|Publication number||US4504031 A|
|Application number||US 06/353,828|
|Publication date||Mar 12, 1985|
|Filing date||Mar 2, 1982|
|Priority date||Nov 1, 1979|
|Publication number||06353828, 353828, US 4504031 A, US 4504031A, US-A-4504031, US4504031 A, US4504031A|
|Inventors||Dana G. Andrews|
|Original Assignee||The Boeing Company|
|Export Citation||BiBTeX, EndNote, RefMan|
|Patent Citations (14), Referenced by (20), Classifications (11), Legal Events (6)|
|External Links: USPTO, USPTO Assignment, Espacenet|
This invention relates to a method of returning a space vehicle from space and placing it into a low earth orbit where it can be recovered and/or refurbished for reuse, and more particularly, to the use of an aerodynamic braking system to control the vehicle's reentry.
This application is a continuation in part of applicant's copending application Ser. No. 06/090,296, filed Nov. 1, 1979, and entitled Aerodynamic Braking System For A Space Vehicle.
A principal object of the present invention is to provide a low cost system for rendering a space vehicle reusable. There is a need for such a system for use, for example, with space vehicles planned for traveling round trip between a low earth orbit (LEO) and a geosynchronous earth orbit (GEO)--a mission which will involve a change in velocity of approximately 28,670 feet per second during the round trip.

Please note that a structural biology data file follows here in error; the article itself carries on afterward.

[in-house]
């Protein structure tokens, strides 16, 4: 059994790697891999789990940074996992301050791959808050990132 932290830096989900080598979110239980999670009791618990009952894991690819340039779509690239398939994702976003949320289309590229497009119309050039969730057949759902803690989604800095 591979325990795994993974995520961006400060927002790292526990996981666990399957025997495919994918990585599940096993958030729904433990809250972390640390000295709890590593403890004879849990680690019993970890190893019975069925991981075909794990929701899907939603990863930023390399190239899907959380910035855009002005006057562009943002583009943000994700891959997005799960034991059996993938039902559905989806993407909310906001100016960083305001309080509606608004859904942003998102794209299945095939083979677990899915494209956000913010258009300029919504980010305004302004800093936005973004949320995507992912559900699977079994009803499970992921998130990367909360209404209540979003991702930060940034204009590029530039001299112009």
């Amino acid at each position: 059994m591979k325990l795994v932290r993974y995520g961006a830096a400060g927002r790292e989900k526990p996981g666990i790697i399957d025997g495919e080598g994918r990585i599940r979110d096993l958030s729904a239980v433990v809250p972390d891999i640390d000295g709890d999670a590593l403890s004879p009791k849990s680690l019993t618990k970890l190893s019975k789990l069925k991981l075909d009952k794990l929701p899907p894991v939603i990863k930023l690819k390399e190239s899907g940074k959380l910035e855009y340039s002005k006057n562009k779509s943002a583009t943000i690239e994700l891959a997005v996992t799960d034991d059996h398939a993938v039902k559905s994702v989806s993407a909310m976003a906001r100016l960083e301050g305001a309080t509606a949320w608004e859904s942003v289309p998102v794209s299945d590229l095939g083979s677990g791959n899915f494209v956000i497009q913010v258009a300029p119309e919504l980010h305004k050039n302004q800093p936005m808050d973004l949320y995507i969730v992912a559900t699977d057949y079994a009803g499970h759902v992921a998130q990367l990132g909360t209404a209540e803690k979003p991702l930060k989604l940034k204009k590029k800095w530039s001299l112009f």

The kinetic energy of a spacecraft during reentry is many times greater than the amount of energy which in terms of heat, would be needed to bring about complete vaporization of the spacecraft. Retardation and friction with the air on reentry into the earth's atmosphere would release a considerable amount of heat and burn up the reentering body. Indeed, this is the normal fate of meteorites entering the atmosphere from outer space.
The "ablating reentry shield" is a known successful way of preventing space vehicle destruction during reentry. Made of ablative material, the shield dissipates heat by melting and vaporizing. Friction with the air heats the ablative material to a temperature of several thousand degrees centigrade, so that the material becomes liquid and "boils off". The zone immediately behind a shock wave which is formed ahead of the returning space vehicle is heated to about 6,000 degrees C. and is in the gaseous state. About 80% of the thermal energy from the intermediate layer between the liquid and the gaseous layer is dissipated as radiation to the surrounding air. The low conductivity of the still-solid ablative material prevents any substantial amount of heat from penetrating into the space vehicle itself during the reentry. (Which is only 200-300 seconds in duration).
Ablative insulation is lightweight and is adequate for the heat load encountered during a reentry, but it requires that the vehicle be returned to the earth after each flight for a very expensive refurbishment.